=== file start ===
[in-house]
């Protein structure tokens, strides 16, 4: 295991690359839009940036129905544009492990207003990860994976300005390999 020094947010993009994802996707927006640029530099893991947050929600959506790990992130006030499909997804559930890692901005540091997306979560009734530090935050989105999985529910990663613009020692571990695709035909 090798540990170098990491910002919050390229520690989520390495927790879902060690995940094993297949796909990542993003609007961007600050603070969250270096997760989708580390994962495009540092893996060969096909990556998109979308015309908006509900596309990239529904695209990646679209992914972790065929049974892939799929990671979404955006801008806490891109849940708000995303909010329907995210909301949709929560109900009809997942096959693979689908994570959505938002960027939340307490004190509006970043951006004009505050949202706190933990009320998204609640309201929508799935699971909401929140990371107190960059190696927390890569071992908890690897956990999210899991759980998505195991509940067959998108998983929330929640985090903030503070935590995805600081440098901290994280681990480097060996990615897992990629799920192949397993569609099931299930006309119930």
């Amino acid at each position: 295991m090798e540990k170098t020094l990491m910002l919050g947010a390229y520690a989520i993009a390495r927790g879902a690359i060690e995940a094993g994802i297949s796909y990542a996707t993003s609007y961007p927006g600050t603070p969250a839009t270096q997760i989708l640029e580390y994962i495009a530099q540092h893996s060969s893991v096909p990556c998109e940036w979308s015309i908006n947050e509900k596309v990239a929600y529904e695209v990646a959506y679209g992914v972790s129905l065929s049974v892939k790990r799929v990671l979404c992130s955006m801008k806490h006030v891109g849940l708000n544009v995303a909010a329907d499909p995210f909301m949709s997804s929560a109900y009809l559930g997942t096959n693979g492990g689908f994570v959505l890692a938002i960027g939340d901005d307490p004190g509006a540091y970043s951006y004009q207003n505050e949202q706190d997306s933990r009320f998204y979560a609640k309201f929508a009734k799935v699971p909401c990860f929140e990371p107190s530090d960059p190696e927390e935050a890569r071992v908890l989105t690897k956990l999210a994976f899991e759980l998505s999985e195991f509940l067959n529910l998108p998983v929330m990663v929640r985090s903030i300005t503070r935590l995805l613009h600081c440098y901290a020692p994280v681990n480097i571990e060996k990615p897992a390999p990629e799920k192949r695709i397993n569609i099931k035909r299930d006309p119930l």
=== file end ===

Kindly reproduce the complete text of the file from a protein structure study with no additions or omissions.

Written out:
[in-house]
């Protein structure tokens, strides 16, 4: 295991690359839009940036129905544009492990207003990860994976300005390999 020094947010993009994802996707927006640029530099893991947050929600959506790990992130006030499909997804559930890692901005540091997306979560009734530090935050989105999985529910990663613009020692571990695709035909 090798540990170098990491910002919050390229520690989520390495927790879902060690995940094993297949796909990542993003609007961007600050603070969250270096997760989708580390994962495009540092893996060969096909990556998109979308015309908006509900596309990239529904695209990646679209992914972790065929049974892939799929990671979404955006801008806490891109849940708000995303909010329907995210909301949709929560109900009809997942096959693979689908994570959505938002960027939340307490004190509006970043951006004009505050949202706190933990009320998204609640309201929508799935699971909401929140990371107190960059190696927390890569071992908890690897956990999210899991759980998505195991509940067959998108998983929330929640985090903030503070935590995805600081440098901290994280681990480097060996990615897992990629799920192949397993569609099931299930006309119930």
């Amino acid at each position: 295991m090798e540990k170098t020094l990491m910002l919050g947010a390229y520690a989520i993009a390495r927790g879902a690359i060690e995940a094993g994802i297949s796909y990542a996707t993003s609007y961007p927006g600050t603070p969250a839009t270096q997760i989708l640029e580390y994962i495009a530099q540092h893996s060969s893991v096909p990556c998109e940036w979308s015309i908006n947050e509900k596309v990239a929600y529904e695209v990646a959506y679209g992914v972790s129905l065929s049974v892939k790990r799929v990671l979404c992130s955006m801008k806490h006030v891109g849940l708000n544009v995303a909010a329907d499909p995210f909301m949709s997804s929560a109900y009809l559930g997942t096959n693979g492990g689908f994570v959505l890692a938002i960027g939340d901005d307490p004190g509006a540091y970043s951006y004009q207003n505050e949202q706190d997306s933990r009320f998204y979560a609640k309201f929508a009734k799935v699971p909401c990860f929140e990371p107190s530090d960059p190696e927390e935050a890569r071992v908890l989105t690897k956990l999210a994976f899991e759980l998505s999985e195991f509940l067959n529910l998108p998983v929330m990663v929640r985090s903030i300005t503070r935590l995805l613009h600081c440098y901290a020692p994280v681990n480097i571990e060996k990615p897992a390999p990629e799920k192949r695709i397993n569609i099931k035909r299930d006309p119930l």